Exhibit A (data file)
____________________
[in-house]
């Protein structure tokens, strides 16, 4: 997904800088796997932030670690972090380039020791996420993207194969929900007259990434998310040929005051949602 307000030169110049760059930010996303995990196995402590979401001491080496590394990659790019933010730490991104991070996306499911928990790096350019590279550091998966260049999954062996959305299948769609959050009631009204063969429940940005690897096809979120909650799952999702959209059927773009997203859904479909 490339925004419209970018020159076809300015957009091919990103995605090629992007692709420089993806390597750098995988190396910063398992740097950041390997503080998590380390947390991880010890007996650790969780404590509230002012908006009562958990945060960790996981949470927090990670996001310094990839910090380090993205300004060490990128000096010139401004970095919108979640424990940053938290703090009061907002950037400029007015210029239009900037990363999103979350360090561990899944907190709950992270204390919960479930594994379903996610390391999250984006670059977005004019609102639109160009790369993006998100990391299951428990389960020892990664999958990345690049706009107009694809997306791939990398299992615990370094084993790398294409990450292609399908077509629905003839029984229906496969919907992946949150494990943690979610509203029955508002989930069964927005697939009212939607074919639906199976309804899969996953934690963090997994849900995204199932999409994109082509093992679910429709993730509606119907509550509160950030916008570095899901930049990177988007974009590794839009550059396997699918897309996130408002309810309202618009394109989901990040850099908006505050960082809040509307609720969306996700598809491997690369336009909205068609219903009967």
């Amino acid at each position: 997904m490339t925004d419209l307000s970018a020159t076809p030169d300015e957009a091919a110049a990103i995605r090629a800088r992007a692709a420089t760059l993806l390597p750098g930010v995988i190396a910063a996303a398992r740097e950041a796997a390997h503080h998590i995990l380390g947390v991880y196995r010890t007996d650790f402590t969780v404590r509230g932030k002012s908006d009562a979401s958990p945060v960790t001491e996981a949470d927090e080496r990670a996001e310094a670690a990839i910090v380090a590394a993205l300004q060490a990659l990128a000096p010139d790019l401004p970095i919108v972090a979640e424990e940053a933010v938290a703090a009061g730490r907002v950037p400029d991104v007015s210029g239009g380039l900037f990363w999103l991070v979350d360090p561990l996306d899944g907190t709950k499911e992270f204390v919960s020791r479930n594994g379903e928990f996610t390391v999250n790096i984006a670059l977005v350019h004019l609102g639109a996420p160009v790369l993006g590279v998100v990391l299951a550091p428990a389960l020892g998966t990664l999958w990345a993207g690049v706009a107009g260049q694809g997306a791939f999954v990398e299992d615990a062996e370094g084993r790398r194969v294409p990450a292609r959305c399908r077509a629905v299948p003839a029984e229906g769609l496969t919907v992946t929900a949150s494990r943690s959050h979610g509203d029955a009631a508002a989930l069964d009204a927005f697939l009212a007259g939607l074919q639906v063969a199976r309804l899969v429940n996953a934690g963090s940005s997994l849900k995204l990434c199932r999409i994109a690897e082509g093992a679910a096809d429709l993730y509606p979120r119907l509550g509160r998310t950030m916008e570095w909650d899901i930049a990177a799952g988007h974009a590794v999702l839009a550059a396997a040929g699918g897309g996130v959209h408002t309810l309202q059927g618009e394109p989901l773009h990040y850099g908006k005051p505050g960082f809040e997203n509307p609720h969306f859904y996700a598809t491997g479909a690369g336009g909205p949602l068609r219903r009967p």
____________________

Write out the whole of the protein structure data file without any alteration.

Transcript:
[in-house]
């Protein structure tokens, strides 16, 4: 997904800088796997932030670690972090380039020791996420993207194969929900007259990434998310040929005051949602 307000030169110049760059930010996303995990196995402590979401001491080496590394990659790019933010730490991104991070996306499911928990790096350019590279550091998966260049999954062996959305299948769609959050009631009204063969429940940005690897096809979120909650799952999702959209059927773009997203859904479909 490339925004419209970018020159076809300015957009091919990103995605090629992007692709420089993806390597750098995988190396910063398992740097950041390997503080998590380390947390991880010890007996650790969780404590509230002012908006009562958990945060960790996981949470927090990670996001310094990839910090380090993205300004060490990128000096010139401004970095919108979640424990940053938290703090009061907002950037400029007015210029239009900037990363999103979350360090561990899944907190709950992270204390919960479930594994379903996610390391999250984006670059977005004019609102639109160009790369993006998100990391299951428990389960020892990664999958990345690049706009107009694809997306791939990398299992615990370094084993790398294409990450292609399908077509629905003839029984229906496969919907992946949150494990943690979610509203029955508002989930069964927005697939009212939607074919639906199976309804899969996953934690963090997994849900995204199932999409994109082509093992679910429709993730509606119907509550509160950030916008570095899901930049990177988007974009590794839009550059396997699918897309996130408002309810309202618009394109989901990040850099908006505050960082809040509307609720969306996700598809491997690369336009909205068609219903009967």
């Amino acid at each position: 997904m490339t925004d419209l307000s970018a020159t076809p030169d300015e957009a091919a110049a990103i995605r090629a800088r992007a692709a420089t760059l993806l390597p750098g930010v995988i190396a910063a996303a398992r740097e950041a796997a390997h503080h998590i995990l380390g947390v991880y196995r010890t007996d650790f402590t969780v404590r509230g932030k002012s908006d009562a979401s958990p945060v960790t001491e996981a949470d927090e080496r990670a996001e310094a670690a990839i910090v380090a590394a993205l300004q060490a990659l990128a000096p010139d790019l401004p970095i919108v972090a979640e424990e940053a933010v938290a703090a009061g730490r907002v950037p400029d991104v007015s210029g239009g380039l900037f990363w999103l991070v979350d360090p561990l996306d899944g907190t709950k499911e992270f204390v919960s020791r479930n594994g379903e928990f996610t390391v999250n790096i984006a670059l977005v350019h004019l609102g639109a996420p160009v790369l993006g590279v998100v990391l299951a550091p428990a389960l020892g998966t990664l999958w990345a993207g690049v706009a107009g260049q694809g997306a791939f999954v990398e299992d615990a062996e370094g084993r790398r194969v294409p990450a292609r959305c399908r077509a629905v299948p003839a029984e229906g769609l496969t919907v992946t929900a949150s494990r943690s959050h979610g509203d029955a009631a508002a989930l069964d009204a927005f697939l009212a007259g939607l074919q639906v063969a199976r309804l899969v429940n996953a934690g963090s940005s997994l849900k995204l990434c199932r999409i994109a690897e082509g093992a679910a096809d429709l993730y509606p979120r119907l509550g509160r998310t950030m916008e570095w909650d899901i930049a990177a799952g988007h974009a590794v999702l839009a550059a396997a040929g699918g897309g996130v959209h408002t309810l309202q059927g618009e394109p989901l773009h990040y850099g908006k005051p505050g960082f809040e997203n509307p609720h969306f859904y996700a598809t491997g479909a690369g336009g909205p949602l068609r219903r009967p």